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The Purpose of a Practice in Gratitude

(Thanksgiving is the poet’s favorite celebration of our year, and gratitude her favorite feeling. She offers, this holiday week, some selections in the theme of the season)


Recorded Reading:


The Purpose of a Practice in Gratitude

“Meh,” we say to ourselves, “spending time listing things for which I’m grateful sounds kind of Pollyanna to me.

“Kinda New Age-y, kinda woo-woo.

“I’d have to end up listing the same things over and over.

“I mean, okay, I’ve got two good hands, my eyes work, blah, blah, blah ~ How many times are we supposed to be thankful for that? Every day?

“How boring would that be?

“No ~ I’m not really seeing a benefit for my time invested.

“Think I’ll give it a miss.”

(“Think I’ll go watch TV.

“The same programs I always watch, every day.

“They’re full of lies, problems and ~ you know ~ interesting stuff.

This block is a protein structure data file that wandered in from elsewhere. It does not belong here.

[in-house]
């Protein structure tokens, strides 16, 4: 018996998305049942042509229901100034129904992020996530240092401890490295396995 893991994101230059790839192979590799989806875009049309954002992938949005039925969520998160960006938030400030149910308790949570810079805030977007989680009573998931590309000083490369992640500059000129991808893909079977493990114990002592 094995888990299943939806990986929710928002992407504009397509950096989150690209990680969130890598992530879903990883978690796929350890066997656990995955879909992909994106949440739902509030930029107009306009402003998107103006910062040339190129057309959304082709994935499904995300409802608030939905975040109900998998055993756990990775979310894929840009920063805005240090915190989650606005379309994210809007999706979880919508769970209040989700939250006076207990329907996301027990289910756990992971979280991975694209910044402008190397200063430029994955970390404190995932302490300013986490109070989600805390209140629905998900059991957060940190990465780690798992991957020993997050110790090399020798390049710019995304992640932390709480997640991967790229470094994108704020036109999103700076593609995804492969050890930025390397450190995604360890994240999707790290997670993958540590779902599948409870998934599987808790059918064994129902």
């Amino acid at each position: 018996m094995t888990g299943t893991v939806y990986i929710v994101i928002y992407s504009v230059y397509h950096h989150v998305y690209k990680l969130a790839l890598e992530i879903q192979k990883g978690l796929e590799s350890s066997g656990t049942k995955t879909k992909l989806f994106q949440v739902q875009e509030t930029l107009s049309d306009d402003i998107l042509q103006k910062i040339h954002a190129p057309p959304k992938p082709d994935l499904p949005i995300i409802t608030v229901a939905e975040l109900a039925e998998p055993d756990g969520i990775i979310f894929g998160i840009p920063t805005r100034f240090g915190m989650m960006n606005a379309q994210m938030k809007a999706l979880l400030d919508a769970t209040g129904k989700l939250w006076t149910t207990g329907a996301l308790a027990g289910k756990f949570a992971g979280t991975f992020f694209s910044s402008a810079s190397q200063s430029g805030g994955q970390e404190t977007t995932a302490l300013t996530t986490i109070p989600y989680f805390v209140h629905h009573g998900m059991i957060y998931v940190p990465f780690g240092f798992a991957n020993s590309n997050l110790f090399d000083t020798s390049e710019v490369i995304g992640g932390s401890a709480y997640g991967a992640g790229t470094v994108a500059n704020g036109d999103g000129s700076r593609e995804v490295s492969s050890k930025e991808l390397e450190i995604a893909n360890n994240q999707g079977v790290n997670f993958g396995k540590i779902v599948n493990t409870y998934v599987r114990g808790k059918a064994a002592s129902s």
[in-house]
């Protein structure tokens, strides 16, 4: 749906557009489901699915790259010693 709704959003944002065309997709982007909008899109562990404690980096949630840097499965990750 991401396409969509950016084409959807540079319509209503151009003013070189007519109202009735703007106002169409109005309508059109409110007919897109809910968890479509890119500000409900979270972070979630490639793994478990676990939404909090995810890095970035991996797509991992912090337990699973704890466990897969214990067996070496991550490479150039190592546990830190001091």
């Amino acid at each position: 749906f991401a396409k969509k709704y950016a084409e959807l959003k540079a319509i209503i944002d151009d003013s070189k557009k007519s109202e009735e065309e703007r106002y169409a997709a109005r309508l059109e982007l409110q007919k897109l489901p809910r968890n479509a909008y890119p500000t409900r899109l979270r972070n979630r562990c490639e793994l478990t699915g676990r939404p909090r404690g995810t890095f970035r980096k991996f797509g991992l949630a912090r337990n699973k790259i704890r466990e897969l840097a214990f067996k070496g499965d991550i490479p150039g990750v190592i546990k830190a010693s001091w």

“Or I could hang out on social media.

“Like I do every day.

“That’s full of lies too ~ but nobody’s got any problems!

“Um, except me.

“So I’ll go over my own problems.


“Same as I do every day.

“Many times a day, actually.

“All the people I hate, all the stuff I hate about myself, all the stuff I hate to have to do before I get back to…

“Watching TV…

“Like I do every day…”)

In the world of Buddhist wisdom, it is said that we do not tend to perceive the motion of a clearly and smoothly running stream of water until we have put a stick or some other obstacle into its path, creating ripples for us to see, where it meets that resistance.

Then we tend to complain about those ripples.

How much better to be attuned to noticing and appreciating the stream whilst yet undisturbed by our habituated need for ripples!

… If, say, we walked along it thinking, by habit:

“Isn’t this stream a perfect, peaceful home for all stream dwelling species, both animal and plant, flowing gently along like this, with the glints of sunlight on its surface?

“And I can tell by those artistically scattered leaves on its surface that it’s moving along quite quickly, too…”


This poet is physically disabled. Public housing being insufficient to her medical and creative needs, she is presently living, in order to continue working, in her minivan, at an income of a fraction of her nation’s poverty level. She would treasure any donation you might care to offer ● #72D-31S



Published by Ana Daksina

Read worldwide one million times, Ana Daksina is a Troubador of the coming age.

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